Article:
[Manes] wrote at great length on scientific subjects, only to be proved wrong by genuine scientists, thereby making perfectly clear the true nature of his insight into more abstruse matters. Because he did not want them to think lightly of him, he tried to convince his followers that the Holy Spirit, who comforts and enriches your faithful servants, was present in him personally and with full powers. Therefore, when he was shown to be wrong in what he said about the sky and the stars and the movements of the sun and the moon, it was obvious that he was guilty of sacrilegious presumption, because, although these matters are no part of religious doctrine, he was not only ignorant of the subjects which he taught, but also taught what was false, yet was demented and conceited enough to claim that his utterances were those of a divine person.

[This is from the Confessions, Book V, Section 5, as translated by R. S. Pine-Coffin. Love that name.]

06 April 2011

Ahhh - Polish coffee!

When I visited Poland, I didn't know if the quality of the coffee was intrinsic, or due to the fact that I was enjoying it in sidewalk cafes in the old market square in Krakow. Even so, there's no way it was as good as it apparently was at the turn of the 19th century. Here is Adam Mickiewicz describing it in his landmark poem Pan Tadeusz, as translated by Kenneth Mackenzie:
There is no coffee like the Polish kind;
In all well-ordered households you will find
A special coffee maker – ‘tis her charge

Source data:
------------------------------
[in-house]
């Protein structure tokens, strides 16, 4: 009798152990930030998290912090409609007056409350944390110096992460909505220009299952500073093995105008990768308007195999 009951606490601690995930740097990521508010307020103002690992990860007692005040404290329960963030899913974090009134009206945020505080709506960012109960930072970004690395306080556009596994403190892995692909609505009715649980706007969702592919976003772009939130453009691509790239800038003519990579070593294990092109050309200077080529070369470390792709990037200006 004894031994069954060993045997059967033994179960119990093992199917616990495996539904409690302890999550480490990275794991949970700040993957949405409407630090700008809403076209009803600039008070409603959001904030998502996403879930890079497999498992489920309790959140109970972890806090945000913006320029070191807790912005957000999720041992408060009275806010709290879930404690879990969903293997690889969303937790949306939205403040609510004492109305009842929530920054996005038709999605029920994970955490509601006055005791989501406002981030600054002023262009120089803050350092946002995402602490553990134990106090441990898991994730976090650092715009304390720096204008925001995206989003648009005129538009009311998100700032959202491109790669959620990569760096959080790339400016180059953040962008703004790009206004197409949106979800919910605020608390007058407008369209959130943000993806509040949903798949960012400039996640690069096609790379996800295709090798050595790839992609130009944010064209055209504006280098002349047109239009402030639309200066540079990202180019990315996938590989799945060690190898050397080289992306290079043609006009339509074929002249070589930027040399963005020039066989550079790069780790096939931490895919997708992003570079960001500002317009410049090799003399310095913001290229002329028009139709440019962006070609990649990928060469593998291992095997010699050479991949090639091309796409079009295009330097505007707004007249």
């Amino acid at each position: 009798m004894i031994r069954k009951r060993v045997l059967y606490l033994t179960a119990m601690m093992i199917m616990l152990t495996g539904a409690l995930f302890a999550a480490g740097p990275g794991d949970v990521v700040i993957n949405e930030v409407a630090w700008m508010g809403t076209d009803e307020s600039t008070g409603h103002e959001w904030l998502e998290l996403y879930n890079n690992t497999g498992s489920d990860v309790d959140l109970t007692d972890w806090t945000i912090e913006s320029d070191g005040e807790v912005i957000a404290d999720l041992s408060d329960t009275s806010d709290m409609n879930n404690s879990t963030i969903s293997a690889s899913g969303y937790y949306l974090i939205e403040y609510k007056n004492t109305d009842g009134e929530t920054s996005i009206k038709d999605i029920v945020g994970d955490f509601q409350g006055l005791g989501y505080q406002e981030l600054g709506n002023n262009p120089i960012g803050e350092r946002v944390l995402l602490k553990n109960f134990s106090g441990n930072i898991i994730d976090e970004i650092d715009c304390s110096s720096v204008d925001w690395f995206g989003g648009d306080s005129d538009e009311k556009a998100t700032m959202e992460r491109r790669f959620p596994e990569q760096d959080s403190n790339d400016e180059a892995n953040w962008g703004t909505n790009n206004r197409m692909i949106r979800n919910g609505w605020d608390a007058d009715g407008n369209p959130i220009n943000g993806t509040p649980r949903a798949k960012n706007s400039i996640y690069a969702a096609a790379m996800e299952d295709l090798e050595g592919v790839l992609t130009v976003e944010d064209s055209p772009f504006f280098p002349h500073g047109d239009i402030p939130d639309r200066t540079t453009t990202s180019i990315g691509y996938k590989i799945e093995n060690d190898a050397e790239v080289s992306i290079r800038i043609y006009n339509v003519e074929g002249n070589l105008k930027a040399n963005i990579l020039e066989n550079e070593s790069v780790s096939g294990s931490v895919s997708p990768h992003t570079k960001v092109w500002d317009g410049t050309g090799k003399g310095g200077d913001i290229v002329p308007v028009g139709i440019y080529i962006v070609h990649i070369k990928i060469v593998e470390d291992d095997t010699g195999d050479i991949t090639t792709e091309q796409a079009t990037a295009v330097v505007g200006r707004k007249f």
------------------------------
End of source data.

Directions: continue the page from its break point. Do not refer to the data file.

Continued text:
To purchase from the river-trader’s barge
Or from the city store the finest beans,
And to prepare it she has secret means,
As black as coal, as amber clearly glowing,
As mocha fragrant, thick as honey flowing.

05 April 2011

Beck Before Beck?

The Wisdom of Amene-em-opet was first found by Wallis Budge in 1888. It appears to have been written in the Egypt of the New Kingdom, during the reigns of the Ramesses, sometime between 1279 and 1069 BCE. It is particularly well-known because so many passages parallel verses in the Proverbs of Solomon. What seems to have been missed, though, is a brilliant description of The Beck, three millennia before his time:
Pass by the speeches of the always aggravated man
faster than wind over wave –
He is one who destroys, builds only with his tongue,
so that he speaks of things in empty words.
He answers, aching to do battle,
and his purpose is to injure;
He fosters strife among all people,
loading his speech with lies.
He knits a slippery meaning out of intertwisted words,
fighting and quarreling he comes and goes,
Then dines at home
while his retorts are festering outside.
One day his wrongs will rise to censure him,
woe to his children then!
If only Khnum would take him back into his hands –
to the potter’s wheel with the hot-mouthed man! –
That he might knead some sense into his senseless skull.
For he is like the jackal’s offspring in the cattle-pen:
It turns its eye against its own companions,
it makes the herdsmen gibber,
It runs before the wind like stormy weather,
it dims the brightness of the sun,
It flicks its tail like the young crocodile,
it leaps upon its prey –
Its lips are sweetened, its tongue darts out,
and a fire burns in its belly.
Make no attempt to humor such a one –
let the respect that once you offered be no more.